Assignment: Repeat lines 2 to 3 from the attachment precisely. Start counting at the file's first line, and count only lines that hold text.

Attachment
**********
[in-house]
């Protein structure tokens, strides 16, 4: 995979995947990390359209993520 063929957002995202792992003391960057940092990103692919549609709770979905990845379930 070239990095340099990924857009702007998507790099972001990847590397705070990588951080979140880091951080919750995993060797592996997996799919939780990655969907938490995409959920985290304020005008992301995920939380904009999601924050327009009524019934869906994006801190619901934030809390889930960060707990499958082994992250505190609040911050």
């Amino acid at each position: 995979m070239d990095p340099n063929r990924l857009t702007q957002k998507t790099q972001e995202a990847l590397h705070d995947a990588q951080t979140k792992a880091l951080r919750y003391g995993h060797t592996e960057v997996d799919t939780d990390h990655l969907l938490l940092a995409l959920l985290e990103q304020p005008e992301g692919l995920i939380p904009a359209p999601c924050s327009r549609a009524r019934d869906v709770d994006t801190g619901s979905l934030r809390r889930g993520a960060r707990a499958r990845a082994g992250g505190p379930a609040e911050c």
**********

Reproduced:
């Protein structure tokens, strides 16, 4: 995979995947990390359209993520 063929957002995202792992003391960057940092990103692919549609709770979905990845379930 070239990095340099990924857009702007998507790099972001990847590397705070990588951080979140880091951080919750995993060797592996997996799919939780990655969907938490995409959920985290304020005008992301995920939380904009999601924050327009009524019934869906994006801190619901934030809390889930960060707990499958082994992250505190609040911050």
């Amino acid at each position: 995979m070239d990095p340099n063929r990924l857009t702007q957002k998507t790099q972001e995202a990847l590397h705070d995947a990588q951080t979140k792992a880091l951080r919750y003391g995993h060797t592996e960057v997996d799919t939780d990390h990655l969907l938490l940092a995409l959920l985290e990103q304020p005008e992301g692919l995920i939380p904009a359209p999601c924050s327009r549609a009524r019934d869906v709770d994006t801190g619901s979905l934030r809390r889930g993520a960060r707990a499958r990845a082994g992250g505190p379930a609040e911050c």